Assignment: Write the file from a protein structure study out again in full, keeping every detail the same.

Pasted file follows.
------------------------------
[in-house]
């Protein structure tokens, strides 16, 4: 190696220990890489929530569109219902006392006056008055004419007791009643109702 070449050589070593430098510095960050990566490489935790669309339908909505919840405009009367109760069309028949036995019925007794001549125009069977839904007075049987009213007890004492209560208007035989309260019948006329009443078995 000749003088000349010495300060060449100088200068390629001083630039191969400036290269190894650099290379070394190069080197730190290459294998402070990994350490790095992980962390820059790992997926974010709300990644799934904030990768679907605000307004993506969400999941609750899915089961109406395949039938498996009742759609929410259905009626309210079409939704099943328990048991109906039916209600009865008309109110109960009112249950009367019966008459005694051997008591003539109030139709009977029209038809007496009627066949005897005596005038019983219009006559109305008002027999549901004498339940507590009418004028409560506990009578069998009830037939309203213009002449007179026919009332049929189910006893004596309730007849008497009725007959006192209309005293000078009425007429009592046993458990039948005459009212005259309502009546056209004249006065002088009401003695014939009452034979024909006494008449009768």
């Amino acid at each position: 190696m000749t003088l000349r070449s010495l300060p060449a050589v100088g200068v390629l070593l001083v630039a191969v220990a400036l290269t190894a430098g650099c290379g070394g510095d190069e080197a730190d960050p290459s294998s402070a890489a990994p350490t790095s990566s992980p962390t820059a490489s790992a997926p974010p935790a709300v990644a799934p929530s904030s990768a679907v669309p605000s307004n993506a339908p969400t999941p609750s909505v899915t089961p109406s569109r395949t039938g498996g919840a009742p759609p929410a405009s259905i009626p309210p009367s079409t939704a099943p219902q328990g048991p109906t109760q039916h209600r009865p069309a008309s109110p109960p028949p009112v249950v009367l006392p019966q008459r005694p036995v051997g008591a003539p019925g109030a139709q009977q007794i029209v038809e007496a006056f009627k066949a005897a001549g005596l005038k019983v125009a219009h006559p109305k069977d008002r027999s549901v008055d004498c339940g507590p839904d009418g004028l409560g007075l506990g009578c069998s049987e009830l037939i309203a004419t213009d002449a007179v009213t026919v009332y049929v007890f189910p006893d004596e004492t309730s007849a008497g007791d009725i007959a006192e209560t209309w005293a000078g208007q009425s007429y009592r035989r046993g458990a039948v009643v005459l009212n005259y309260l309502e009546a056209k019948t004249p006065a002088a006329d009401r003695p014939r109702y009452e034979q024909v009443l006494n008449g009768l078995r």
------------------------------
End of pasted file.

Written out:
[in-house]
């Protein structure tokens, strides 16, 4: 190696220990890489929530569109219902006392006056008055004419007791009643109702 070449050589070593430098510095960050990566490489935790669309339908909505919840405009009367109760069309028949036995019925007794001549125009069977839904007075049987009213007890004492209560208007035989309260019948006329009443078995 000749003088000349010495300060060449100088200068390629001083630039191969400036290269190894650099290379070394190069080197730190290459294998402070990994350490790095992980962390820059790992997926974010709300990644799934904030990768679907605000307004993506969400999941609750899915089961109406395949039938498996009742759609929410259905009626309210079409939704099943328990048991109906039916209600009865008309109110109960009112249950009367019966008459005694051997008591003539109030139709009977029209038809007496009627066949005897005596005038019983219009006559109305008002027999549901004498339940507590009418004028409560506990009578069998009830037939309203213009002449007179026919009332049929189910006893004596309730007849008497009725007959006192209309005293000078009425007429009592046993458990039948005459009212005259309502009546056209004249006065002088009401003695014939009452034979024909006494008449009768």
């Amino acid at each position: 190696m000749t003088l000349r070449s010495l300060p060449a050589v100088g200068v390629l070593l001083v630039a191969v220990a400036l290269t190894a430098g650099c290379g070394g510095d190069e080197a730190d960050p290459s294998s402070a890489a990994p350490t790095s990566s992980p962390t820059a490489s790992a997926p974010p935790a709300v990644a799934p929530s904030s990768a679907v669309p605000s307004n993506a339908p969400t999941p609750s909505v899915t089961p109406s569109r395949t039938g498996g919840a009742p759609p929410a405009s259905i009626p309210p009367s079409t939704a099943p219902q328990g048991p109906t109760q039916h209600r009865p069309a008309s109110p109960p028949p009112v249950v009367l006392p019966q008459r005694p036995v051997g008591a003539p019925g109030a139709q009977q007794i029209v038809e007496a006056f009627k066949a005897a001549g005596l005038k019983v125009a219009h006559p109305k069977d008002r027999s549901v008055d004498c339940g507590p839904d009418g004028l409560g007075l506990g009578c069998s049987e009830l037939i309203a004419t213009d002449a007179v009213t026919v009332y049929v007890f189910p006893d004596e004492t309730s007849a008497g007791d009725i007959a006192e209560t209309w005293a000078g208007q009425s007429y009592r035989r046993g458990a039948v009643v005459l009212n005259y309260l309502e009546a056209k019948t004249p006065a002088a006329d009401r003695p014939r109702y009452e034979q024909v009443l006494n008449g009768l078995r």